Daily Chitas [Chumash, Tanya] & Rambam Summaries [5th Adar 5783]

Sunday, 5th Adar 5783/Februray 26, 2023

Parshas Teruma-Rishon

  1. The Menorah oil and lighting:
  • Moshe is told to command the Jewish people to bring him clear [without sediment[1]] crushed [the first drop of oil from the first crush[2]] olive oil for illuminating the Ner Tamid [i.e. the Menorah]. The Menorah is to be placed in the Ohel Moed, outside the Paroches. Aaron and his sons are to make sure it is lit from evening until morning for all generations.
  1. Appointing Kohanim:
    • Moshe is to bring close to you Aaron, and his sons to become priests for Hashem. Aaron, Nadav, Avihu, Elazar and Isamar shall be priests.


  1. The Bigdei Kehuna-Preistly garments:
  • Make for Aaron your brother holy garments for glory. Speak with the wise, and they shall make the garments.
  • The following are the garments:
    • Choshen [breastplate]
    • Eiphod [apron]
    • Meil [robe]
    • Kutones of checkered texture. [shirt]
    • Mitznefes [turban]
    • Avneit [belt]
  • The material: The garments are to be made from gold, Ticheiles-Turquoise wool, Argamon-Purple wool, scarlet wool, and twisted linen.
  1. The Eiphod:
  • The material: The Eifod is to be made from gold, Ticheiles-Turquoise wool, Argamon-Purple wool, scarlet wool, and twisted linen. It is to be the work of an artist.
  • The shoulder straps: It is to contain two shoulder straps, one by each end. It is to have a belt which is likewise made of the same materials stated above.
  • The Aveni Shoham: You are to take two Shoham stones and engrave on them the name of the tribes, six on each stone, following their order of birth. The stones are to be inserted into gold settings. They are to be placed on the shoulder straps of the Eiphod, one per strap, and Aaron is to wear them on his shoulders as a remembrance


[1] Rashi 27:20

[2] Rashi 27:20; Menachos 86

Tanya Chapter 31: 

Dealing with sadness and depression of one’s spiritual state

1.      Not to be despondent over one spiritual state:

  • It may happen, that resultant of one’s deep and lengthy contemplation [of one’s lack of battle in serving G-d properly and his transgressions in matters that he does not view as sinful, as explained in the previous chapter] which is done for the sake of breaking his heart and humbling his spirit, that one may come to a state of depression regarding his level of service of G-d. Nonetheless, one should not be dissuaded by this, as this type of depression is positive and good.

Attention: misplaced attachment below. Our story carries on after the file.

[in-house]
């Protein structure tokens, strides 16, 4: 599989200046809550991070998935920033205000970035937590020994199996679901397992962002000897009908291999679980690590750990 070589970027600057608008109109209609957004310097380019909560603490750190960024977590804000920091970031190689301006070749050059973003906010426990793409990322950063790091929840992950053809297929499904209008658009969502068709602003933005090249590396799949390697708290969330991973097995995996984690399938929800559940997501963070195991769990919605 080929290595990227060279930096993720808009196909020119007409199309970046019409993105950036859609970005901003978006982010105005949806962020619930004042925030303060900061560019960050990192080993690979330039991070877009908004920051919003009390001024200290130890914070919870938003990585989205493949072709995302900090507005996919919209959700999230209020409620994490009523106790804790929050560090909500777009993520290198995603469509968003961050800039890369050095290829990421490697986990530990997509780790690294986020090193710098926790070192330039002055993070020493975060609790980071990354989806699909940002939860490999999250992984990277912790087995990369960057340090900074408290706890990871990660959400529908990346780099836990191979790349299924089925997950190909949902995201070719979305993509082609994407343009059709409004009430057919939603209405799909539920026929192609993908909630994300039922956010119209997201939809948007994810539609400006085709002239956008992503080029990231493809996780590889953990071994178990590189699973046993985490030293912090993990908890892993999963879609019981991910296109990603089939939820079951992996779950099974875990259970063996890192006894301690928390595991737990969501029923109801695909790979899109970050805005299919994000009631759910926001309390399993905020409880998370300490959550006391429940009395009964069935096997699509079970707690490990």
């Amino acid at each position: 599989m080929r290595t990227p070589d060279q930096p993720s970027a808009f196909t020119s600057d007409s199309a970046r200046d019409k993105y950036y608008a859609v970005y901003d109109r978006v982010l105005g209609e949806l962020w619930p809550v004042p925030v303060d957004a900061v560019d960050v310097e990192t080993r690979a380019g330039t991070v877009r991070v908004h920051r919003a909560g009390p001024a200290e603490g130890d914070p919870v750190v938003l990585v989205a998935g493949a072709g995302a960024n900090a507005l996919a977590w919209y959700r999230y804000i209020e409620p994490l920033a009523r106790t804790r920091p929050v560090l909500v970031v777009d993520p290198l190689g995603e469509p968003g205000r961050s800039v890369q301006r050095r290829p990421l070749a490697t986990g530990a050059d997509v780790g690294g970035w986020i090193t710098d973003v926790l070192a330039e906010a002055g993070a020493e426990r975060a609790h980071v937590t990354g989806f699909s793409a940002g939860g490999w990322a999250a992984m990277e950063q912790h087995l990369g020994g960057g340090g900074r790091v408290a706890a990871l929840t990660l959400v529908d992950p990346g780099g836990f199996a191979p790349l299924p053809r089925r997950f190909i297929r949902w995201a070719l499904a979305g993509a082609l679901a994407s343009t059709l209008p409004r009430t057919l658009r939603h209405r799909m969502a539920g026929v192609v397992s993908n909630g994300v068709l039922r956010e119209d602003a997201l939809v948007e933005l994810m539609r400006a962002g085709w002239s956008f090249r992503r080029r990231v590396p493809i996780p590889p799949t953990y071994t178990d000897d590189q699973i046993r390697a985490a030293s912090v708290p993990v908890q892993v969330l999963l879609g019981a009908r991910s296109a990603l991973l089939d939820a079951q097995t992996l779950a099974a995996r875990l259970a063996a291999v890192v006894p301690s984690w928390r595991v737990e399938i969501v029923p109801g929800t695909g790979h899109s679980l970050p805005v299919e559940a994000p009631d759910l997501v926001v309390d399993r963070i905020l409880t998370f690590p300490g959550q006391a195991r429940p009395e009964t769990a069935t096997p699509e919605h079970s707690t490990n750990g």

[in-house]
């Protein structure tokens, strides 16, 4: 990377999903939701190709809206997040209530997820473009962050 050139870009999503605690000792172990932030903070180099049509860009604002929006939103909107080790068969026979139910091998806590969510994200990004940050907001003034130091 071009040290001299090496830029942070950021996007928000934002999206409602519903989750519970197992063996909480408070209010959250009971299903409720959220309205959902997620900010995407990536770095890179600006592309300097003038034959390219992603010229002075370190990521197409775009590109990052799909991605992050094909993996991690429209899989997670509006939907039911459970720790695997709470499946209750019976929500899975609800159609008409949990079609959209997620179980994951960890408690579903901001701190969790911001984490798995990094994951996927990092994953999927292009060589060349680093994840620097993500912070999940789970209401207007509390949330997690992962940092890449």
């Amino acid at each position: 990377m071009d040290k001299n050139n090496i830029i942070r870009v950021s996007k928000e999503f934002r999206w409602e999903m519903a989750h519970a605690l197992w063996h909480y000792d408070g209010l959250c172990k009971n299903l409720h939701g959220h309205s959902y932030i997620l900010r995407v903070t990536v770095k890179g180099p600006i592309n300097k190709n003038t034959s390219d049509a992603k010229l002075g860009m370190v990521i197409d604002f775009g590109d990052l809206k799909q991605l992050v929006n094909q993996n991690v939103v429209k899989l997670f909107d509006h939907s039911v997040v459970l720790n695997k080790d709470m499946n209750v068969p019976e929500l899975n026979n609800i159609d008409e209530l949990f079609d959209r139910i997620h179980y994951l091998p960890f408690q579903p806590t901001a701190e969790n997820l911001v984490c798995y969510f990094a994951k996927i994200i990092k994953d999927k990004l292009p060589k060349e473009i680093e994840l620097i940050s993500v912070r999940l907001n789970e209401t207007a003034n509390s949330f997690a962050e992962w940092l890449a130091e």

2.      The root of depression-From the side of evil:

  • All depression comes from the side of evil and not from the side of holiness, as the side of holiness contains joy, and the divine presence only resides when one is in a state of joy.
  • The Mitzvah of Simcha-Not to think of one’s sins during prayer and Torah learning: It is for this reason that the Arizal stated that there is no place during prayer or Torah learning for one to contemplate his sinful behaviors, being that these divine acts must be done with joy which come from the side of holiness.
  • Thinking of one’s sins during confession: The only time that is proper for one to think of his sinful behaviors, is during times of confession.
  • Kelipas Nogah: Specifically, depression comes from Kelipas Nogah.
  • The difference between good depression and bad depression: [Depression that is due to non-spiritual reasons comes from the evil side of Nogah, while] depression that comes due to spiritual reasons comes from the good part Nogah.

3.      Using depression to destroy the Kelipos:

  • Despite the above evil root of depression, it is necessary to be used for the sake of destroying and crushing the side of evil, as the sages teach us that the handle of the ax which is made from wood from the forest is what is used to take down its trees, and hence here too we need to use depression which comes from the side of evil for the sake of taking down the evil.
  • The advantage of this depression: The advantage of this depression is that after one accomplishes the above destruction of evil one will be led towards joy, and on this it says that in every matter of depression there is benefit.

4.      Difference between Atzvus and Merirus:

  • In truth, there is a difference between depression and bitterness of heart and hence the broken heartedness that one feels due to his realization that he is lacking in service of G-d is not depression at all.
  • The definition of depression: Depression is defined as a sadness which numbs and destroys the heart, making it desensitized and emotionless, [energy less, and careless for anything in the world].
  • The definition of broken heartedness: Broken heartedness on the other hand, leaves energy in one’s heart to experience the bitterness.